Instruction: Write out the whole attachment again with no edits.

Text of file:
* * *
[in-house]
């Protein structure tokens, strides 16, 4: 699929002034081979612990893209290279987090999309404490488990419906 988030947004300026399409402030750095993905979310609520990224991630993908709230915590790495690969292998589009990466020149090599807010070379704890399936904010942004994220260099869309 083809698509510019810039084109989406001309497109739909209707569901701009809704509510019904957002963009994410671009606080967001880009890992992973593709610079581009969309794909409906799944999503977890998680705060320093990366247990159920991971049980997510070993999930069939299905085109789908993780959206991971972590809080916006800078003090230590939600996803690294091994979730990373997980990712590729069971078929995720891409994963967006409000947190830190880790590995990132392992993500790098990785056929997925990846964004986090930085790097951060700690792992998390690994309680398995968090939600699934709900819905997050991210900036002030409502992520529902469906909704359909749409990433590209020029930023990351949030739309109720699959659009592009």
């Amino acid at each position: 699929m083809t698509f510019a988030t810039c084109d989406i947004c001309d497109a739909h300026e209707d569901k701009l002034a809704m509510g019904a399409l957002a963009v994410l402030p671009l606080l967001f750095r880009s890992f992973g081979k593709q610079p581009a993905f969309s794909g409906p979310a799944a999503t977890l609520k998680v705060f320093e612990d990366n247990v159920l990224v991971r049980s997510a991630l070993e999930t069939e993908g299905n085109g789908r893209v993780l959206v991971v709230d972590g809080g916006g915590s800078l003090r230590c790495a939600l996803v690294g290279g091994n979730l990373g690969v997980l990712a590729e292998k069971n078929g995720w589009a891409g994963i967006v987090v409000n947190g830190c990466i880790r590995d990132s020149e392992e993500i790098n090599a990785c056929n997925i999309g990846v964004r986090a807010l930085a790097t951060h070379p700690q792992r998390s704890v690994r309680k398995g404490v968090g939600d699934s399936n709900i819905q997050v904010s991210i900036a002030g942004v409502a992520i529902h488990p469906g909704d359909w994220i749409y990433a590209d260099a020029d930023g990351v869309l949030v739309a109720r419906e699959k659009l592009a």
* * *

[in-house]
């Protein structure tokens, strides 16, 4: 699929002034081979612990893209290279987090999309404490488990419906 988030947004300026399409402030750095993905979310609520990224991630993908709230915590790495690969292998589009990466020149090599807010070379704890399936904010942004994220260099869309 083809698509510019810039084109989406001309497109739909209707569901701009809704509510019904957002963009994410671009606080967001880009890992992973593709610079581009969309794909409906799944999503977890998680705060320093990366247990159920991971049980997510070993999930069939299905085109789908993780959206991971972590809080916006800078003090230590939600996803690294091994979730990373997980990712590729069971078929995720891409994963967006409000947190830190880790590995990132392992993500790098990785056929997925990846964004986090930085790097951060700690792992998390690994309680398995968090939600699934709900819905997050991210900036002030409502992520529902469906909704359909749409990433590209020029930023990351949030739309109720699959659009592009």
């Amino acid at each position: 699929m083809t698509f510019a988030t810039c084109d989406i947004c001309d497109a739909h300026e209707d569901k701009l002034a809704m509510g019904a399409l957002a963009v994410l402030p671009l606080l967001f750095r880009s890992f992973g081979k593709q610079p581009a993905f969309s794909g409906p979310a799944a999503t977890l609520k998680v705060f320093e612990d990366n247990v159920l990224v991971r049980s997510a991630l070993e999930t069939e993908g299905n085109g789908r893209v993780l959206v991971v709230d972590g809080g916006g915590s800078l003090r230590c790495a939600l996803v690294g290279g091994n979730l990373g690969v997980l990712a590729e292998k069971n078929g995720w589009a891409g994963i967006v987090v409000n947190g830190c990466i880790r590995d990132s020149e392992e993500i790098n090599a990785c056929n997925i999309g990846v964004r986090a807010l930085a790097t951060h070379p700690q792992r998390s704890v690994r309680k398995g404490v968090g939600d699934s399936n709900i819905q997050v904010s991210i900036a002030g942004v409502a992520i529902h488990p469906g909704d359909w994220i749409y990433a590209d260099a020029d930023g990351v869309l949030v739309a109720r419906e699959k659009l592009a």